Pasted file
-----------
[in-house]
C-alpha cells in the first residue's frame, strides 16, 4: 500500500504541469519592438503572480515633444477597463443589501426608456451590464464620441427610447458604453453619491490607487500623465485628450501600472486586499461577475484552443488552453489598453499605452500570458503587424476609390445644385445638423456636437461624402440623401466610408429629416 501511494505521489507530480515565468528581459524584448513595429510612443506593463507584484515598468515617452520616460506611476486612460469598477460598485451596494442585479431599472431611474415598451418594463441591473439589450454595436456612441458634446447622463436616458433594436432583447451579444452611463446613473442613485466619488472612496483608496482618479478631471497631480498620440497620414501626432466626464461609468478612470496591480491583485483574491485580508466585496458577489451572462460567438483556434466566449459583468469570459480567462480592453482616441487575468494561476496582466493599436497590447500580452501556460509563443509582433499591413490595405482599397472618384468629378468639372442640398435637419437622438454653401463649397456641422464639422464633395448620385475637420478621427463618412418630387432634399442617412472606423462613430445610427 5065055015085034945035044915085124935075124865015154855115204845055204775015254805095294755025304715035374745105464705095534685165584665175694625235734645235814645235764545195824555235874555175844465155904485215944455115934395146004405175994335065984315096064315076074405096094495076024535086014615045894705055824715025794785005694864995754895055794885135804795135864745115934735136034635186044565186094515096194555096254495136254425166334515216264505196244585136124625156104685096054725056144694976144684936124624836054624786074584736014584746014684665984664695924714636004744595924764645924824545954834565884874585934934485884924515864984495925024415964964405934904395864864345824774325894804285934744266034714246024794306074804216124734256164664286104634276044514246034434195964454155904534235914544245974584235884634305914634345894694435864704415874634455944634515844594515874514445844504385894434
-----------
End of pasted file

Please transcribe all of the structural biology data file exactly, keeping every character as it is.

[in-house]
C-alpha cells in the first residue's frame, strides 16, 4: 500500500504541469519592438503572480515633444477597463443589501426608456451590464464620441427610447458604453453619491490607487500623465485628450501600472486586499461577475484552443488552453489598453499605452500570458503587424476609390445644385445638423456636437461624402440623401466610408429629416 501511494505521489507530480515565468528581459524584448513595429510612443506593463507584484515598468515617452520616460506611476486612460469598477460598485451596494442585479431599472431611474415598451418594463441591473439589450454595436456612441458634446447622463436616458433594436432583447451579444452611463446613473442613485466619488472612496483608496482618479478631471497631480498620440497620414501626432466626464461609468478612470496591480491583485483574491485580508466585496458577489451572462460567438483556434466566449459583468469570459480567462480592453482616441487575468494561476496582466493599436497590447500580452501556460509563443509582433499591413490595405482599397472618384468629378468639372442640398435637419437622438454653401463649397456641422464639422464633395448620385475637420478621427463618412418630387432634399442617412472606423462613430445610427 5065055015085034945035044915085124935075124865015154855115204845055204775015254805095294755025304715035374745105464705095534685165584665175694625235734645235814645235764545195824555235874555175844465155904485215944455115934395146004405175994335065984315096064315076074405096094495076024535086014615045894705055824715025794785005694864995754895055794885135804795135864745115934735136034635186044565186094515096194555096254495136254425166334515216264505196244585136124625156104685096054725056144694976144684936124624836054624786074584736014584746014684665984664695924714636004744595924764645924824545954834565884874585934934485884924515864984495925024415964964405934904395864864345824774325894804285934744266034714246024794306074804216124734256164664286104634276044514246034434195964454155904534235914544245974584235884634305914634345894694435864704415874634455944634515844594515874514445844504385894434